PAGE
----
My final Latin composition; I thought it was rather fun.

P.S: Small disclaimer from Grammar Nazi Cat:

So don’t steal it, k?

“Non omne comminatio est hostis.”

Olim urbs quae deīs amavī erat. Prius urbs factus erat, populī in mediō terrae perliculosae habitāvērunt, cui tuta nōn fuit, nam multa monstra habuit. Pessimae bestiae magnitudis magnae et virīs fuērunt ne vincerentur. Terra concinerata et cum sepulcīs factus erat.

Sed deī populōrum hōrum miseruērunt nam religiosī fuērunt, et simper altara eōrum honorāre memoraverant – etiam in tempore moestitiae. Cum tempestate bonā et autumnīs munificīs eōs benedixērunt, et civitatem aluērunt.

Etiam, deī “Terminus” in sospitatem eōrum commodum praecipuum capissivit. Terminō deō finitonum et murōrum, Terminus decrevit murum faciendus esse, ut populī possint de monstrīs perliculosīs ipsōs defendere. Etsi nōnnullī deī sapientiae Terminum nōn intercedere monuērunt, eum adjuvāre desiderāvit. Post multa diēs, Terminus virum invenit, quem adjuvāre potuit. Nomen eī fuit “Hadrianus.”

Cum auxiliō Hadrianī, populī murum magnum circa domicilium fuērunt, quem eōs de monstrīs defendit. Cum vigore, cito provenērunt, et urbs magna esse surrexērunt. Et propter sacrificia populī gratī, deī beātī fuērunt.

Sed Terminus eīs urbem expandere desiderāvit, tam libellum speciale ex librarō sanctō, quod narrāverit quam vincere monstrum terrae. Ex caelō libellum demisit, et is ab populō invenit, quō mox terram periculō levaērunt. Monstrō captuō, populum sensērunt eōs requisivisse murum, nec salutem eius. Ignavus exisitērunt, et potestatis et civitatis cogitāre incepērunt. Altarem eōrum dedicērunt, et super rem frivolam pugnavērunt.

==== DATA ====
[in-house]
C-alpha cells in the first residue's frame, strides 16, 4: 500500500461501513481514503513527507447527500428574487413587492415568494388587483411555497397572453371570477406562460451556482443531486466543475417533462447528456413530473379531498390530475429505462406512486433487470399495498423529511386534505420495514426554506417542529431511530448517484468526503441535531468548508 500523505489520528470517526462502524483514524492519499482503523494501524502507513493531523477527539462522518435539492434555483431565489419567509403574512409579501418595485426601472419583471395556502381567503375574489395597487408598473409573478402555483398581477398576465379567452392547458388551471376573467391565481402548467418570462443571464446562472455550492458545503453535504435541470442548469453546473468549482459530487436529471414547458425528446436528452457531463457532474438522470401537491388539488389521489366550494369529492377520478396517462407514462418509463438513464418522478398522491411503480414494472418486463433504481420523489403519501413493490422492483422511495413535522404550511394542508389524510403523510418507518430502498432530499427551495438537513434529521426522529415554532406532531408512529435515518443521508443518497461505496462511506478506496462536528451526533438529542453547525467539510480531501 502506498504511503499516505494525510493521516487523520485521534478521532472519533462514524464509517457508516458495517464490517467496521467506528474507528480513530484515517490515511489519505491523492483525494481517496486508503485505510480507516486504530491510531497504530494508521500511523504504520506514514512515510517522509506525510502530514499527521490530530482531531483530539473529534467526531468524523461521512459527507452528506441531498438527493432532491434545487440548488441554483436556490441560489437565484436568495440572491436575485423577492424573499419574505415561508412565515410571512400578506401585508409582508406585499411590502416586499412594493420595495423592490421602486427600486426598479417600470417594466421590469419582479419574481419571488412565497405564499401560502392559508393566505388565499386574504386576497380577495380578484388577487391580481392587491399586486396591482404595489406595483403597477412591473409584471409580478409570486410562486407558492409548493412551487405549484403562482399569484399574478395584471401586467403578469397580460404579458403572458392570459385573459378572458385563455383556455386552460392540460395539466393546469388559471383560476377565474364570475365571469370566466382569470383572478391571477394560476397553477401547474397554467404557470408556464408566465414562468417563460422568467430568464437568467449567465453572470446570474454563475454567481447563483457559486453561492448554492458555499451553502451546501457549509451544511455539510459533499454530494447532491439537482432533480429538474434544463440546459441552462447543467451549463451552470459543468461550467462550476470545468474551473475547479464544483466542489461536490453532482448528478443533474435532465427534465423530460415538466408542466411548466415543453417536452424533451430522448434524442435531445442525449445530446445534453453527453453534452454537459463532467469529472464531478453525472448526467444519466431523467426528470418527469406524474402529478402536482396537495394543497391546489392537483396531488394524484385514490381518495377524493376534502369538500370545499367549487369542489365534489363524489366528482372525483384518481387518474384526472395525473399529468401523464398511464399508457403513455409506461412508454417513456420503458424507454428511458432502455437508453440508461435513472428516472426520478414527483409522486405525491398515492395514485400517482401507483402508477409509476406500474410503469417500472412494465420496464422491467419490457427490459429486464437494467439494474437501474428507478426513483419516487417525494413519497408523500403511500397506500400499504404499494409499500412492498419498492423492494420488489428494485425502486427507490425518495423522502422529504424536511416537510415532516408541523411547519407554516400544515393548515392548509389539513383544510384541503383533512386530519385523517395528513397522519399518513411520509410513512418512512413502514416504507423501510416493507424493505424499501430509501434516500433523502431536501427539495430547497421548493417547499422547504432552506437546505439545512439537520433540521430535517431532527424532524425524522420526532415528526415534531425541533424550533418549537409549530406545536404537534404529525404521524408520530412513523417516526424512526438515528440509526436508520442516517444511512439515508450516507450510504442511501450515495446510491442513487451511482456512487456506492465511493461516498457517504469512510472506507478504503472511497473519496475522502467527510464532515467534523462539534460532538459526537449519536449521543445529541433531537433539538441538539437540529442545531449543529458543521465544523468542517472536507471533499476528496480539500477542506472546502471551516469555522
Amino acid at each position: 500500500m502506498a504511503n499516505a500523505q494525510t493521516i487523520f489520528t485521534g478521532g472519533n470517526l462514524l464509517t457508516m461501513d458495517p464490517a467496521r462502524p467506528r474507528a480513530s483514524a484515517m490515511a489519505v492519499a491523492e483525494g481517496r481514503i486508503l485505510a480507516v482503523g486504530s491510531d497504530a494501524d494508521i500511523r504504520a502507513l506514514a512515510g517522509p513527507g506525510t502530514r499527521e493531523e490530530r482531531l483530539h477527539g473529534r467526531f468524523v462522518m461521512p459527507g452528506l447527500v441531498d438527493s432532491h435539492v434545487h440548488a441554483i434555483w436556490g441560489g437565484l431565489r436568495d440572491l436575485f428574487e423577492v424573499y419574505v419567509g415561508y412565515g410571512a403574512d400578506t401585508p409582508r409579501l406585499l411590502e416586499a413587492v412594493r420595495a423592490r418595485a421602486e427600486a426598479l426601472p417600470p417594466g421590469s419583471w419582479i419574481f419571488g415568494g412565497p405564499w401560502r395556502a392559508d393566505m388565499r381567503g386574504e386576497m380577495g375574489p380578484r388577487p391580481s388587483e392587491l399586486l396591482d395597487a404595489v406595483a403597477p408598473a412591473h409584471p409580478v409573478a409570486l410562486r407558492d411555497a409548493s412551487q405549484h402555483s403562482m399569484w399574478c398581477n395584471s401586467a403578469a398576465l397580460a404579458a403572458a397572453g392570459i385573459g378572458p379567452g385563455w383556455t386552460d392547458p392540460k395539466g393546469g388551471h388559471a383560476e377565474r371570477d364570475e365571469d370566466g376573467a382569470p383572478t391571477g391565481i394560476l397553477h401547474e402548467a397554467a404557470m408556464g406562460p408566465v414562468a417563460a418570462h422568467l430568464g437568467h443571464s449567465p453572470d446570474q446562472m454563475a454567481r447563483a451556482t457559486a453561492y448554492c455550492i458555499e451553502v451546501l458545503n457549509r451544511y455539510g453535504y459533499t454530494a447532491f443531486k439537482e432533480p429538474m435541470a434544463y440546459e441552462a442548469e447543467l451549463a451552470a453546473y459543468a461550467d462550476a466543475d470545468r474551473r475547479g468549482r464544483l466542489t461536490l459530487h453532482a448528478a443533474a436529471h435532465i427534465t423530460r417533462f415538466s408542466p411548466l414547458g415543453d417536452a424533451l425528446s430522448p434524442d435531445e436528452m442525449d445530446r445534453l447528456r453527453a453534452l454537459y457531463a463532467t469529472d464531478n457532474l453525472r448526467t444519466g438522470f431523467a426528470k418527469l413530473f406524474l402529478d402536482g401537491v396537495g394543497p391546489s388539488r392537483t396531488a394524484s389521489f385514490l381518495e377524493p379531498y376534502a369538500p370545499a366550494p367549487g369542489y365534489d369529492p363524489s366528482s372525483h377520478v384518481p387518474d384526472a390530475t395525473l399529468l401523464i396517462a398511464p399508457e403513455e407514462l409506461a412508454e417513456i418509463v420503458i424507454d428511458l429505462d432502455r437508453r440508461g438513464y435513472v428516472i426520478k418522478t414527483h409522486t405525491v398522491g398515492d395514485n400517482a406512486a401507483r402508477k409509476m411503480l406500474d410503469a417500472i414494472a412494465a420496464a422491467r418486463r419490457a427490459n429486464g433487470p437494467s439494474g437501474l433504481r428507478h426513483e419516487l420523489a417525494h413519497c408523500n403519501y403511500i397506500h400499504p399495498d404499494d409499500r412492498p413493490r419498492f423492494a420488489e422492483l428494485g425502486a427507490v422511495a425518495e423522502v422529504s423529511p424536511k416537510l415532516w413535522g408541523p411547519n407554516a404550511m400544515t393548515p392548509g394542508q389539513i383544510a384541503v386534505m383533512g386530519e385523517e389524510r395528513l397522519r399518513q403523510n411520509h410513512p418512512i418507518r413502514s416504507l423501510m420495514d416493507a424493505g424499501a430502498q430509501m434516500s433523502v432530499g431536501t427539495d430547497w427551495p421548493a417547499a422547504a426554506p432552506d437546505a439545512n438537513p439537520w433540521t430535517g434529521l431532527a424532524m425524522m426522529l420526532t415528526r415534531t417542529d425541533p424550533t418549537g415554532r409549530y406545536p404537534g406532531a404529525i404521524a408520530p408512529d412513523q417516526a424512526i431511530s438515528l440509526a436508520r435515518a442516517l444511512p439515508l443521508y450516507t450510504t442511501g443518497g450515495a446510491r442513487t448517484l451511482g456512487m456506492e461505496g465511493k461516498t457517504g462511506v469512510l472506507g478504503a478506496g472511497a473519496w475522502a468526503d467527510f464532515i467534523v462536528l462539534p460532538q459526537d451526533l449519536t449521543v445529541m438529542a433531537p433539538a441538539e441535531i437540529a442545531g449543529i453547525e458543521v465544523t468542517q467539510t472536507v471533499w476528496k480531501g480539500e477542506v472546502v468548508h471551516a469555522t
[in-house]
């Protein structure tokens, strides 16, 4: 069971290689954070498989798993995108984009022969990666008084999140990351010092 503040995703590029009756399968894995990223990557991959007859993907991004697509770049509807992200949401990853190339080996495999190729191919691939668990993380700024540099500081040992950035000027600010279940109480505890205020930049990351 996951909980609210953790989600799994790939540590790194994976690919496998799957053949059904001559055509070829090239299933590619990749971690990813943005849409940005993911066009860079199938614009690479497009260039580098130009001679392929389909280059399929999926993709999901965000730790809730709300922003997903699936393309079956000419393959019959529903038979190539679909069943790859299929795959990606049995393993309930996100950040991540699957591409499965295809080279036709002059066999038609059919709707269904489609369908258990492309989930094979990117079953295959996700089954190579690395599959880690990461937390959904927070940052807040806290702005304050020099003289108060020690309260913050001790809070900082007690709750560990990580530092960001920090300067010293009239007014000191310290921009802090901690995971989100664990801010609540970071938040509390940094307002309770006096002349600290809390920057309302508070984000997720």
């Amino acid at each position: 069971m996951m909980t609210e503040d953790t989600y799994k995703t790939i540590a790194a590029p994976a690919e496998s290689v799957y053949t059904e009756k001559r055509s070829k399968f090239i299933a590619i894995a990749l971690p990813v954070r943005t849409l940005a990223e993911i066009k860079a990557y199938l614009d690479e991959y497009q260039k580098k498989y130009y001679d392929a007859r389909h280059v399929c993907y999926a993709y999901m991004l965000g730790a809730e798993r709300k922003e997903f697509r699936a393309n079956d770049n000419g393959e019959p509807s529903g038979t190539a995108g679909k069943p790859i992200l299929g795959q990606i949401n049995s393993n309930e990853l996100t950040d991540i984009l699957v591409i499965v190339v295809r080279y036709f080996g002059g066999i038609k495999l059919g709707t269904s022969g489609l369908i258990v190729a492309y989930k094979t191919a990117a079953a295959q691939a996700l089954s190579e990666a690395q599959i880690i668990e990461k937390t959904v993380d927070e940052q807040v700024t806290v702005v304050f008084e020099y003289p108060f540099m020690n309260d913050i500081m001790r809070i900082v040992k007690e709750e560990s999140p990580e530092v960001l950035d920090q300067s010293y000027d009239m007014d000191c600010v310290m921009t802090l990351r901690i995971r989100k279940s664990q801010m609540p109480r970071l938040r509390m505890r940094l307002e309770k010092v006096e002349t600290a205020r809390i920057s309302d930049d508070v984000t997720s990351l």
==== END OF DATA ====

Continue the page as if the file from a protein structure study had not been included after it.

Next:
Longe urbs huius audivērunt, et bellāre decrevērunt ut illam terram acquirerent. Dixērunt; “Hanc urbem petāmus, quam tam superbam est. Sine monstrīs, mox exercitus urbem advenit. Urbs, sub unō duce nōn potest conciliāre, cito victae sunt et ab rē publicā capissitae sunt, quam Mārs amata erat. Cum magnō dedecore, Terminus urbem eius Mārī dedit. Mārs, victor, solam commam dixit: “Nōn omne comminatio est hostis.”

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Wrapped up in my love of all things written is a passion for words, and, respectively, their origins. After all, who doesn’t get a kick out of knowing that “bookworm” comes from the name for “a group of insects which largely have in common their love of devouring parts of books and other documents?”1 

Well I do.

Therefore, when a question about the word “embarrass” came up in my Latin class last week (we were learning superlatives and I think it was the double “s” that clinched it) I decided to look it up (ok, so I decided to do this while typing up thesis notes, but don’t judge me, procrastination is an art – and have I told you the origin of “procrastination?” Oh yes, I think I have.)

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First we must visit our old friend the OED, who tells us that “Embarrass, v” first means:

1. trans. To encumber, hamper, impede (movements, actions, persons moving or acting)."

b. pass. Of persons: To be ‘in difficulties’ from want of money; to be encumbered with debts.

 

And then the 2nd definition, part B, is,

b. To make (a person) feel awkward or ashamed, esp. by one’s speech or actions; to cause (someone) embarrassment."

Then we come across this helpful passage:

“The English word embarrassed has taken an unusual path into English. The first written usage of embarrass in English was in 1664 by Samuel Pepys in his diary. The word was derived from the French word embarrasser, "to block," or "obstruct",1 whose first recorded usage was by Michel de Montaigne in 1580. The French word was derived from the Spanish embarazar, whose first recorded usage was in 1460 in Cancionero de Stúñiga (Songbook of Stúñiga) by Álvaro de Luna.2 The Spanish word comes from the Portuguese embaraçar, which is a combination of the prefix em- (from Latin im- for "in-") with baraço or baraça, "a noose", or "rope".3 Baraça originated before the Romans began their conquest of the Iberian Peninsula in 218 BC.4 Thus, baraça could be related to the Celtic word barr, "tuft." (Celtic people actually settled much of Spain and Portugal beginning in the 700s BC, the second group of people to do so.)5 However, it certainly is not directly derived from it, as the substitution of r for rr in Ibero-Romantic languages was not a known occurrence.